The new strategy will take advantage of all available energy sources, including fossil fuels, nuclear and solar.
Speaking to a crowd of about 1,300 in the oil town of Carlsbad, Martinez said her idea is the state’s “first comprehensive plan” for energy since 1991.
Martinez, a Republican, called for building more infrastructure, including pipelines, transmission lines and possibly rail lines to the coal mines in northwestern New Mexico. Emphasizing the state's abundant reserves of oil and natural gas, she also called for streamlined regulations and further tax incentives to help an industry that has struggled as fuel prices have fallen.
Her plan also calls for promoting New Mexico as a hub for renewable energy storage testing, more emphasis on natural-gas powered vehicles and using less water in energy production.
It includes nuclear energy as part of a low-carbon standard in the state’s energy portfolio. In particular, she said, she would look at encouraging manufacturers of small modular nuclear reactors to locate in New Mexico.
Martinez’s written introduction about the policy noted that the oil and gas industry is a major part of the state’s economy, but also mentioned renewable energy.
“The sun also shines brightly and is available for harvest across New Mexico, and the state boasts a thriving solar economy. Additionally, there is an abundance of wind, geothermal and other renewable energy resources,” the governor said.
Her plan has been in the works for almost two years. The state Energy, Minerals and Natural Resources Department spearheaded the effort. In late 2013, the department’s Cabinet secretary, David Martin, established a team that began reviewing all existing state policies regarding energy development. The team also studied efforts by surrounding states, states with similar energy profiles and regional planning organizations.
The department and local economic development groups hosted six “listening sessions” in which about 450 people “representing industry, citizens, non-governmental organizations, and state and local governments” attended those sessions and provided ideas.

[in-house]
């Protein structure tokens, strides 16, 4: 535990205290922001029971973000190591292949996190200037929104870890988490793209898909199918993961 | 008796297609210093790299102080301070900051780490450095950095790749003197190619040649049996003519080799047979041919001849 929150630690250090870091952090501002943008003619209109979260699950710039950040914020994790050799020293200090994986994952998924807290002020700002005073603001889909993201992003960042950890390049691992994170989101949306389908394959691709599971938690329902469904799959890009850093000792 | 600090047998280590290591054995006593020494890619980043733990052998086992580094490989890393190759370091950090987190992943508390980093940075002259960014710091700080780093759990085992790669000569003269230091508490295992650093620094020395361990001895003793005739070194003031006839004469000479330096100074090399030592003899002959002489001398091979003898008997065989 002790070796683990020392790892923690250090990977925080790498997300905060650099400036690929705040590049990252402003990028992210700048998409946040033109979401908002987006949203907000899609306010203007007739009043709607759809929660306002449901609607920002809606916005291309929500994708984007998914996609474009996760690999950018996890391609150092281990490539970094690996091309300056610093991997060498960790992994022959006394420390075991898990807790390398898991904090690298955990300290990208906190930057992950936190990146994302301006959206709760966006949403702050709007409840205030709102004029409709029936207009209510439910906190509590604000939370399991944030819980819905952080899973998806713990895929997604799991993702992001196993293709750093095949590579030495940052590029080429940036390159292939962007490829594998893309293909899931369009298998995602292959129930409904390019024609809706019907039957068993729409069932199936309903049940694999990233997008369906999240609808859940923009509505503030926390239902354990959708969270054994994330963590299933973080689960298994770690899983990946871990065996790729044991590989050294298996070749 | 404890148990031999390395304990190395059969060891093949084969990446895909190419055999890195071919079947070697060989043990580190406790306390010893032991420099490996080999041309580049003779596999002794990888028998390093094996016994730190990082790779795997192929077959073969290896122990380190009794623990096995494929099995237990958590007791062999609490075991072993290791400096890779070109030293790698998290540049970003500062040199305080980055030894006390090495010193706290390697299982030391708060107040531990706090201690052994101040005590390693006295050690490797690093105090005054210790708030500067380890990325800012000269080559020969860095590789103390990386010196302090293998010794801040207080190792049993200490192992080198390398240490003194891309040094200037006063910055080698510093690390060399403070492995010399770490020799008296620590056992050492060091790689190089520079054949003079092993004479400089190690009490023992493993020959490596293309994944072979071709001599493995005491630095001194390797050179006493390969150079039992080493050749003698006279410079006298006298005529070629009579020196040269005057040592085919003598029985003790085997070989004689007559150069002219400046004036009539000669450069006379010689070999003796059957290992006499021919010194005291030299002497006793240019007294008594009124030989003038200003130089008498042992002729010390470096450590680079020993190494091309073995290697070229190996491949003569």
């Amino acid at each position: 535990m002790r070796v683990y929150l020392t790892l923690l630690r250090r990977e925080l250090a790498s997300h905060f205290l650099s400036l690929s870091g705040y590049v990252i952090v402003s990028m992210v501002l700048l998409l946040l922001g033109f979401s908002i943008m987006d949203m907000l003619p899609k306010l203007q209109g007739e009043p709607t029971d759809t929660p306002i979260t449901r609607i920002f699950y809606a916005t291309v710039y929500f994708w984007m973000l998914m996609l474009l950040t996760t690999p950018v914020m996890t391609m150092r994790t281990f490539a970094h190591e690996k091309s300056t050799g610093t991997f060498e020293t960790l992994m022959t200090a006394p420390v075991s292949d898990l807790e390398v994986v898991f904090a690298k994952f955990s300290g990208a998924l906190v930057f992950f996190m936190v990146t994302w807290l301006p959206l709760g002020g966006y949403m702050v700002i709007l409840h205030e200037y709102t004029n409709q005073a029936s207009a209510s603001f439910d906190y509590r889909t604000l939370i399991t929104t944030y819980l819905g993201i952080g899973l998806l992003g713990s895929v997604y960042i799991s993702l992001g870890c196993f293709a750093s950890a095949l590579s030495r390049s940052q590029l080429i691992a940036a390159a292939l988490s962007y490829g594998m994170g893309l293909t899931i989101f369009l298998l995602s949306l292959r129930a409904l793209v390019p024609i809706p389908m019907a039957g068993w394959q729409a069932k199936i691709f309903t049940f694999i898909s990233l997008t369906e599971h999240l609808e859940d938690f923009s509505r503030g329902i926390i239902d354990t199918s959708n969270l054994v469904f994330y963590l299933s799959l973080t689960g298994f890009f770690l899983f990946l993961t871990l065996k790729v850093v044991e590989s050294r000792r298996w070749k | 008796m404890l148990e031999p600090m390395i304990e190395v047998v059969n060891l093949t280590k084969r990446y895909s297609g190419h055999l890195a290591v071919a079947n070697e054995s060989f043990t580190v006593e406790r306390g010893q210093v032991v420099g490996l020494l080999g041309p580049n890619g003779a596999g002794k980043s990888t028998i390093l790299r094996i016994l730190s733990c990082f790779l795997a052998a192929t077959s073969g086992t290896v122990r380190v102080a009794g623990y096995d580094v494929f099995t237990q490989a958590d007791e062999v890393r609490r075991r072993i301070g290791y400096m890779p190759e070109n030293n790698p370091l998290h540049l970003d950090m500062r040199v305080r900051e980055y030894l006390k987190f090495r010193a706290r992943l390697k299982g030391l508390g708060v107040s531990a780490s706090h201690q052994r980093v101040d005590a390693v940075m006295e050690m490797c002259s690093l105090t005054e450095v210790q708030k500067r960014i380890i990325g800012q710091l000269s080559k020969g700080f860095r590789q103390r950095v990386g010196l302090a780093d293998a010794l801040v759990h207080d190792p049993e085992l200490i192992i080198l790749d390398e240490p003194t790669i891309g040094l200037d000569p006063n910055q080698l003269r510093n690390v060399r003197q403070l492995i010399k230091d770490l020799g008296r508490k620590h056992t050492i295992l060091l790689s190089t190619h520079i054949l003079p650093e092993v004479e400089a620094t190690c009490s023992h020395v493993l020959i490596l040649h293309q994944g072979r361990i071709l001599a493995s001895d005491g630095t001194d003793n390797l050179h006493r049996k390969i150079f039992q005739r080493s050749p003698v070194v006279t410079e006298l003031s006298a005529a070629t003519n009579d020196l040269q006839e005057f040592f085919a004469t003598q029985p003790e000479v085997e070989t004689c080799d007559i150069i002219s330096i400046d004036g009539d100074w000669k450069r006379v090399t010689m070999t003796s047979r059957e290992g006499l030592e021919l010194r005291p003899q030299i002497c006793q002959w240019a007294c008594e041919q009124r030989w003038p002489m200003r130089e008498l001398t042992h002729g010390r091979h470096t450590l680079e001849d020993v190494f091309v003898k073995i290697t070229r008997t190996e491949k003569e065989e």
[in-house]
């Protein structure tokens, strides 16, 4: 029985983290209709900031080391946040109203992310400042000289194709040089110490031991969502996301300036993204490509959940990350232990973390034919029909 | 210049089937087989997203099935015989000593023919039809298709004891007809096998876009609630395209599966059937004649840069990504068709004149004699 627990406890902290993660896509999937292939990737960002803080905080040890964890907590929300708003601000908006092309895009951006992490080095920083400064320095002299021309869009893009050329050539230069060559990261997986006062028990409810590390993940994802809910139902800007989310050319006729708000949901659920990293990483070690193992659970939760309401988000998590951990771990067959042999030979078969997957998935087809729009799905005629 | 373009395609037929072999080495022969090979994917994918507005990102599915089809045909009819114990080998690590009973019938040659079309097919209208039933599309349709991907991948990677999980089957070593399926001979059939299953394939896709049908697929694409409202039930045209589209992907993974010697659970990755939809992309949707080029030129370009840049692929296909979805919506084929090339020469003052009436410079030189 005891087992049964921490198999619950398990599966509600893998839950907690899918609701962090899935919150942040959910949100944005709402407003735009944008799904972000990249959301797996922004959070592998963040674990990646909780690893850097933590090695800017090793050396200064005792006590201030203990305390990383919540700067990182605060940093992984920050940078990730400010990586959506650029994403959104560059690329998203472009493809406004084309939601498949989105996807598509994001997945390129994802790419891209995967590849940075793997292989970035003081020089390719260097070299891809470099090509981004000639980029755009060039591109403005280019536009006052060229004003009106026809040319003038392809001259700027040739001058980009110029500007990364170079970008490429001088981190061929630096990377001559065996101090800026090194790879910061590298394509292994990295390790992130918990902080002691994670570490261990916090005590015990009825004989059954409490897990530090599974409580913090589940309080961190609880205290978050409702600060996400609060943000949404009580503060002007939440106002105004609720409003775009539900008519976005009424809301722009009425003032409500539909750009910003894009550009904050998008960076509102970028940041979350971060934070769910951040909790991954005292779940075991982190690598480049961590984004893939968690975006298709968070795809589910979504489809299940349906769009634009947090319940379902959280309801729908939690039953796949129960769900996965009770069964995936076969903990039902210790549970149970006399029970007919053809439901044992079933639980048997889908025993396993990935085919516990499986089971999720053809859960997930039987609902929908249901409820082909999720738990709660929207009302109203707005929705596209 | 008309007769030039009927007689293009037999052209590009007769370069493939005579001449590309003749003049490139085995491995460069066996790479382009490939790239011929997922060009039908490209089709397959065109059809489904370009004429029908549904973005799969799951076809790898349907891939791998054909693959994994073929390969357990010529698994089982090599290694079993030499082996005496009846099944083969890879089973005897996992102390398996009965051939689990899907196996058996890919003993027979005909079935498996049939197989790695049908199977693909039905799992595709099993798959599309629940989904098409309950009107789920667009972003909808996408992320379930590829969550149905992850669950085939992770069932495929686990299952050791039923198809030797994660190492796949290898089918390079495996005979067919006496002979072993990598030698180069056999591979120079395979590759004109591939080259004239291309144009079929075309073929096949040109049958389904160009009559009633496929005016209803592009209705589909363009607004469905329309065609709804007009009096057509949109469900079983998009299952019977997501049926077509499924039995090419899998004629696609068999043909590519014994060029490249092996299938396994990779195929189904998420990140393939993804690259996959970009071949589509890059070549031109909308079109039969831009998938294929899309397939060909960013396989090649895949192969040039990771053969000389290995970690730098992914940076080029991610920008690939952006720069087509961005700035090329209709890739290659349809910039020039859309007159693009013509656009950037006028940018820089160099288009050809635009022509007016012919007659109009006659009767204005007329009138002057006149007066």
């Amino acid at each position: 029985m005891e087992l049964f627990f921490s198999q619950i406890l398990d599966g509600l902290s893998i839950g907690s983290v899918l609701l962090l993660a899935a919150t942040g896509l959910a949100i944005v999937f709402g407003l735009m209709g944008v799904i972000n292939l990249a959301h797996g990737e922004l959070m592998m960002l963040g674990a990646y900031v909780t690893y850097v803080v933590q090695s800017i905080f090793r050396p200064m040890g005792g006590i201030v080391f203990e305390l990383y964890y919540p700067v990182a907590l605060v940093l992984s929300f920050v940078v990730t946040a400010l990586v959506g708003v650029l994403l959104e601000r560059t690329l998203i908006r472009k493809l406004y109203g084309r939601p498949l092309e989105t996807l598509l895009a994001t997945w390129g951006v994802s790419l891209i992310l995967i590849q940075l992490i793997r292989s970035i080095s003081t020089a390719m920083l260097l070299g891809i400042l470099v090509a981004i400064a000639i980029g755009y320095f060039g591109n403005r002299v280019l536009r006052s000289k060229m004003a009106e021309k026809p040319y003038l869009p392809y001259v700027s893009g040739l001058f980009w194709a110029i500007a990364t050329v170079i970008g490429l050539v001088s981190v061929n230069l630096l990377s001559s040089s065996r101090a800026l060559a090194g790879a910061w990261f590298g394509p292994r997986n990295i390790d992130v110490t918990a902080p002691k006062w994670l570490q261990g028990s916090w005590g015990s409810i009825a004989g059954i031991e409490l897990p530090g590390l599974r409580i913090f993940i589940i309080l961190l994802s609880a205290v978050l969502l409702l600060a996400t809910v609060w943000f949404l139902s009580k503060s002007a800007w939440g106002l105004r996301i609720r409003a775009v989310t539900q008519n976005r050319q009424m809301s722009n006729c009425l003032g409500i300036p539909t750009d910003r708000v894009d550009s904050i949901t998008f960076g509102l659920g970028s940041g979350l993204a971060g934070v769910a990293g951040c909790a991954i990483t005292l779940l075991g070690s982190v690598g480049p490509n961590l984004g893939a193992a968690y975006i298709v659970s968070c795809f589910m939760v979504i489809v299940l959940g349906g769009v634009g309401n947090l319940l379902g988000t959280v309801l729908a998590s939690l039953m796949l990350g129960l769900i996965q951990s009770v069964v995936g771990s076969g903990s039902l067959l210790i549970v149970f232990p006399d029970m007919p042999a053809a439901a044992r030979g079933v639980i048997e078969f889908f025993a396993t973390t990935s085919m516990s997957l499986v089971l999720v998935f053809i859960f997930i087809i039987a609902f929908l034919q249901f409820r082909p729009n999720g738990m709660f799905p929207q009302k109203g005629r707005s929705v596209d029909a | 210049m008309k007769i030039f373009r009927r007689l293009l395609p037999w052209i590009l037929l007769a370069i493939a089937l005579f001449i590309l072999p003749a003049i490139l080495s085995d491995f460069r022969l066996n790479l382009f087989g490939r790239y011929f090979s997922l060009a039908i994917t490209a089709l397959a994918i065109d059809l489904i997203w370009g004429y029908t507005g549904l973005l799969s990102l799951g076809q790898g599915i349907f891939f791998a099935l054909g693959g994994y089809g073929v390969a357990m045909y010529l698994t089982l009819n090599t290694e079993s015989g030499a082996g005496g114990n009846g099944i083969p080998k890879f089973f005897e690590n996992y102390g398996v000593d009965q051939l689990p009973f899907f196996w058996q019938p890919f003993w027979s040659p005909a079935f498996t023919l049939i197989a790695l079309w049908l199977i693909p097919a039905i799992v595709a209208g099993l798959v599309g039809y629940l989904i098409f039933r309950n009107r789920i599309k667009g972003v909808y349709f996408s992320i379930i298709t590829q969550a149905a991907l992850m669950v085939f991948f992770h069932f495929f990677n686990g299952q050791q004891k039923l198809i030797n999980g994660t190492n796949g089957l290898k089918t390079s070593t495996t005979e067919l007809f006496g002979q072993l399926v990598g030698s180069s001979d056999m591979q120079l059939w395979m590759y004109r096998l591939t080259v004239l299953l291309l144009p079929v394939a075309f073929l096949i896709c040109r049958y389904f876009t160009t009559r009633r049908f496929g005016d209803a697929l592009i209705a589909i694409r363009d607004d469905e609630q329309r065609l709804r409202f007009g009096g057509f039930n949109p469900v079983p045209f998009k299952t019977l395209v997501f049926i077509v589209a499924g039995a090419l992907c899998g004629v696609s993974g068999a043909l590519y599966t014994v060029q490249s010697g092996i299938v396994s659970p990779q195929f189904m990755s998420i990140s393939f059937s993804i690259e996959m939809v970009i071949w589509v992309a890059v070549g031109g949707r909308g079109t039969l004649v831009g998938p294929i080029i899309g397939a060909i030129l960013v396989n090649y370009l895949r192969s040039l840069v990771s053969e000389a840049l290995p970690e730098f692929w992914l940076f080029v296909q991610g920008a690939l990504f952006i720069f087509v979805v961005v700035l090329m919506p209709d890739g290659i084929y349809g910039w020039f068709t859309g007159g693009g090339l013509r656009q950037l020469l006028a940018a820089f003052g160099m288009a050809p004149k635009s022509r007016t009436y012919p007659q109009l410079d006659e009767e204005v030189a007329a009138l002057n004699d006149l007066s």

Conservationists interviewed Monday praised some aspects of Martinez’s plan but criticized others.
“It looks like there are some good ideas in the plan, like working to develop energy storage technologies, but also some very bad ones, like building a rail line to export coal from Northwest New Mexico,” said Steve Michel of Western Resource Advocates.
Mariel Nanasi of New Energy Economy, said, “I’m delighted that the governor is embracing some less polluting power sources, like solar and wind, that are already a bright spot in our state for jobs.” But, Nanasi said, the governor “should ban further coal mining and burning. Given our tremendous resources we should be exporting solar and wind power, not seeing how we can export coal.”
Chuck Noble, attorney for the Coalition for Clean and Affordable Energy, said in an email: “A state energy plan is a good idea, but we are concerned that the plan calls for development of fossil fuels without any consideration of increased health and environmental costs placed on New Mexicans from these fuels.”
Martinez’s plan says the state should promote solar batteries, coupled with solar photovoltaic systems in residences.
“With increasing numbers of solar panels being installed on homes, the distribution grid may eventually reach a saturation point where additional power can no longer be fed safely back on the grid,” the plan says, “To ameliorate this issue, homeowners could utilize advanced batteries to store unused energy rather than feeding unused solar power back on the grid, thus precluding the need for upgrades to the distribution grid.”